The fruit nappy was used as an individual fruit dish, and was usually bought in a set with the fruit bowl. They vary in size depending on the pattern. The nappies that are small in size are great as nut dishes at a card party. The larger sized nappies are popular for serving desserts or as finger bowls. They are also very popular today, and affordable to put a votive candle in. Many people enjoy putting them on the bathroom counter with a candle, on the counter beside the tub while bathing, on the night table, decorating windows, just about anywhere.

Water Pitchers

The Water Pitcher was an essential part of your tableware setting. They were produced in many different shapes and sizes. Some are round and bulbous, others are tall and slender. The "bulbous" shaped water pitchers are ideal to have for serving a variety of beverages, including lemonade, iced tea, red or white wine and of course for serving water. These water pitchers are also popular for making a large flower arrangement, as they are similar in size and shape to many modern flower vases. The "tall tankard" water pitchers are commonly used for serving ice water, champagne, red or white wine and special fruit cocktails. The "tankard" water pitcher is ideal for smaller arrangements, with flowers that tend to have longer stems, such as roses and lilies or arrangements with one or two different flowers. Many people will dry flowers, and use the water pitchers as permanent decorative vases. There are two different kinds of water pitchers categorized by the handle of the pitcher. In the early stages of mold designing, it was known how to make a "one plunger" mold. This meant that mold makers would design a mold to press the body of the pitcher. After the body was pressed, a glass blower was hired to "blow and apply" the handle to the body of the pitcher. Often during this process the body of the pitcher would crack from the application of a hot handle attaching to the pitcher that had already cooled. If cracking occurred, the glass was melted and used to make another water pitcher. It wasn't long until they discovered a "two plunger" mold, where the mold makers could press the handle directly to the body of the pitcher. The pitchers with a "pressed handle," are more common as they were able to mass produce them, where the "applied handled" water pitchers are not as common, and harder to find, as there were not as many produced. Although the "applied handle" water pitchers tend to be more expensive, it is important to remember that pressed glass is very durable and that when you buy pressed glass you are investing in an antique that will last your life-time with simply care and not to be afraid to use it while it appreciates in value.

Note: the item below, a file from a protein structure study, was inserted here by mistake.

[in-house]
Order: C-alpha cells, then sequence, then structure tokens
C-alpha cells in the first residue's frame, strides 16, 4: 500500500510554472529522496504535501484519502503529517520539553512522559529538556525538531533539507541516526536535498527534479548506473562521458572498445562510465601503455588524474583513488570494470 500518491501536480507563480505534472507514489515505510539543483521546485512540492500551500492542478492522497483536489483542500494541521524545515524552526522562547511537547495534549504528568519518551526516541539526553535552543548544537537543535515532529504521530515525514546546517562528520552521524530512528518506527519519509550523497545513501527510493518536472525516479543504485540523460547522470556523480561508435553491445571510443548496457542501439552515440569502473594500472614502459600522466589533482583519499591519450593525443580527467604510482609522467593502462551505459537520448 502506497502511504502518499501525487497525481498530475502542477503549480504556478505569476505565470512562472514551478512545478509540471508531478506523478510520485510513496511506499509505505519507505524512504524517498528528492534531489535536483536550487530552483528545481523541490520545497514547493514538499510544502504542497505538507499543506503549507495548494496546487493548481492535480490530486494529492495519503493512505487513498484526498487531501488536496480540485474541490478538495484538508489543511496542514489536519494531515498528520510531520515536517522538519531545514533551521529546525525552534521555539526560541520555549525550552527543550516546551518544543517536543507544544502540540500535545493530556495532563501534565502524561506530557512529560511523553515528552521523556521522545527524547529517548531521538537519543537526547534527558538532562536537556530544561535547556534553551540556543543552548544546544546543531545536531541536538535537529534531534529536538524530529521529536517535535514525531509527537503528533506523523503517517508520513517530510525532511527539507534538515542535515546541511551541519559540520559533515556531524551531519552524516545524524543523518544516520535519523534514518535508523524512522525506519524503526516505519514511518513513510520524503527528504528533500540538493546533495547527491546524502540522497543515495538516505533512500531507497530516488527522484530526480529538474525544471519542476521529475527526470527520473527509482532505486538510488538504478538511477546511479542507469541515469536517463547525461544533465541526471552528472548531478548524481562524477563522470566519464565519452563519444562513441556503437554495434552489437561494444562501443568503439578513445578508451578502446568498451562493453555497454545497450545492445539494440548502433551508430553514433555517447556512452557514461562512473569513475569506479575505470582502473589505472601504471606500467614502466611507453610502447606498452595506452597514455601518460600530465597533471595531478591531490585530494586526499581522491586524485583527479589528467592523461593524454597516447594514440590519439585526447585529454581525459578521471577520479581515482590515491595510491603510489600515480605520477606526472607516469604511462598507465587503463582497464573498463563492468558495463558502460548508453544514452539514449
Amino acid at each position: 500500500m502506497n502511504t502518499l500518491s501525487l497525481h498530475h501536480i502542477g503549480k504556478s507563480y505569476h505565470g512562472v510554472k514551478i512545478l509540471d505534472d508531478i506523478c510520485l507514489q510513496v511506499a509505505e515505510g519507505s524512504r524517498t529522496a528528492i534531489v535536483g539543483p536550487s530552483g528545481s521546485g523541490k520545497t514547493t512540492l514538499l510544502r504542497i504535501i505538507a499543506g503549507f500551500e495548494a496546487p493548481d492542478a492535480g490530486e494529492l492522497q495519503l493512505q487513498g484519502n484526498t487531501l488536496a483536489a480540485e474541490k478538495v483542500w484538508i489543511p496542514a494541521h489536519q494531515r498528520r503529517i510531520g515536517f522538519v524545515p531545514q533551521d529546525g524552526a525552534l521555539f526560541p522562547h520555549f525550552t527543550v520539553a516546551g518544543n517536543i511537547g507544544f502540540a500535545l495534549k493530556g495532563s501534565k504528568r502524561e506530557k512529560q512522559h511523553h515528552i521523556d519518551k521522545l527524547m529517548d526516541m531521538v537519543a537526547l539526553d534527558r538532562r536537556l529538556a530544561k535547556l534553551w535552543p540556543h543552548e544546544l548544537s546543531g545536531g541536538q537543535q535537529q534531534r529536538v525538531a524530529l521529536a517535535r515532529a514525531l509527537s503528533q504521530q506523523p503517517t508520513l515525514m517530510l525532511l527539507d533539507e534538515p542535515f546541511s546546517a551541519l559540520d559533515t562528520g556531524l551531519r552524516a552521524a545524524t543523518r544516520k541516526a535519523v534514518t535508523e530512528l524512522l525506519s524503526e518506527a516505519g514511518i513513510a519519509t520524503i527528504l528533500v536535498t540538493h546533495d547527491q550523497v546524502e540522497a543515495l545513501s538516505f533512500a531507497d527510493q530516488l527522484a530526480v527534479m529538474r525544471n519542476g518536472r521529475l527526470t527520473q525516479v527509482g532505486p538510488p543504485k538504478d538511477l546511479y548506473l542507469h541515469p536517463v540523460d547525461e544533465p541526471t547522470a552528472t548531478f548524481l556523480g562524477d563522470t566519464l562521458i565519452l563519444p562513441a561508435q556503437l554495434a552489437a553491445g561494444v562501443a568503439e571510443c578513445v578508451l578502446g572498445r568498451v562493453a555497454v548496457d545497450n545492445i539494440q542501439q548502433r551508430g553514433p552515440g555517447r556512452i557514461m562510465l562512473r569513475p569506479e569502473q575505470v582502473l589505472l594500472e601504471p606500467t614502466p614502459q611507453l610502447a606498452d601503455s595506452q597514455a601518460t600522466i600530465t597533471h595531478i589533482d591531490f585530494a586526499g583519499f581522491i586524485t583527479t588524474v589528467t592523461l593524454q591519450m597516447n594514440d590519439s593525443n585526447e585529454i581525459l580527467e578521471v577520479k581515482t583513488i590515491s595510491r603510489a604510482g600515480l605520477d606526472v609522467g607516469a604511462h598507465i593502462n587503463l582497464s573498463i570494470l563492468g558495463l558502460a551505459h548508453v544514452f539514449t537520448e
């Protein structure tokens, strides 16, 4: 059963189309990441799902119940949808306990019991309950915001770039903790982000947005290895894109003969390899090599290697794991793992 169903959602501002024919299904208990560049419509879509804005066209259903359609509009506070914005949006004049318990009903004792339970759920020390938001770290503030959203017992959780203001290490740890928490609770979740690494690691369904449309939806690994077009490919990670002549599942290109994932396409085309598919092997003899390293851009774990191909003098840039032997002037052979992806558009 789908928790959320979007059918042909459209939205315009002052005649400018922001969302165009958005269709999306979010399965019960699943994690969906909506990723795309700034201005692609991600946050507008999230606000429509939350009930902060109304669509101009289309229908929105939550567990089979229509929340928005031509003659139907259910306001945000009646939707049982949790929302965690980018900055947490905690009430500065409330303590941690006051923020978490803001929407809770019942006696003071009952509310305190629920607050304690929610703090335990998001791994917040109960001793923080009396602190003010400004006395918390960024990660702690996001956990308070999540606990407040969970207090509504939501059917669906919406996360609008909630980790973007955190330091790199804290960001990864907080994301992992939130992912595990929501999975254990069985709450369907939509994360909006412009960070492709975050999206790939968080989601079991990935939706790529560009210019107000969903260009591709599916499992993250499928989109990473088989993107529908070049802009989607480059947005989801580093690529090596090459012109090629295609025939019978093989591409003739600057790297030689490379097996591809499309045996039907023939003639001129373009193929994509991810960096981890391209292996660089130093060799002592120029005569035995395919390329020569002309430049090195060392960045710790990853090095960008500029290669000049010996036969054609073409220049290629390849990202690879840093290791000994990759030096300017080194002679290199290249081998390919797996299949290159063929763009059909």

Milk Pitchers

The milk pitcher was part of your table setting in the 1880's. Similar to the water pitcher, milk pitchers came in various shapes and sizes, both with applied handles and pressed handles, but are generally smaller in size. Milk pitchers are popular today for salad dressings, syrup and gravy. They are also ideal if you are serving a selection of wines (red, white, blush), next to the water pitcher for your ice water. They are ideal for specialty drinks, like eggnog, tomato or vegetable cocktails, or for serving juices at the breakfast table. Milk pitchers are also used for smaller flower arrangements.

Punch Bowls

Punch bowls were used for serving a number of guests at a family or social function. The punch bowls came with either a pedestal to elevate the bowl on the table or a large underplate where the bowl would rest in the centre. Each set came with a set of punch cups. If a pedestal was used the cups were hung around the bowl using metal hooks. If the punch tray was used, the cups were displayed around the base of the bowl resting on the tray. Today, the punch sets are still used for serving punches as well as special holiday drinks, such as eggnog. When being used for punch, to add to the presentation, thinly slice an orange and add it to the punch. The orange slices float along the top, adding colour and appeal. An alternative to oranges are lemons or limes, depending on the flavor of your punch. For more colour, add cranberries or strawberries. When not being used for serving punches or specialty drinks, there are many other great uses. The punch bowls are popular for displaying colourful decorative balls, floating candles or as a large rose bowl (floating a variety of flowers in water). They are popular as a decoration for the centre of your table or on a sideboard. The large size of a punch bowl set makes an impressive statement just on it's own. Many people today also use their Punch Bowls to serve salads at a large function. They are perfect for Caesar salads because you have good depth to mix the salad ingredients.

Reproduced with the kind permission of Sean George Pressed Glass & Goblets - www.pressedglassandgoblets.com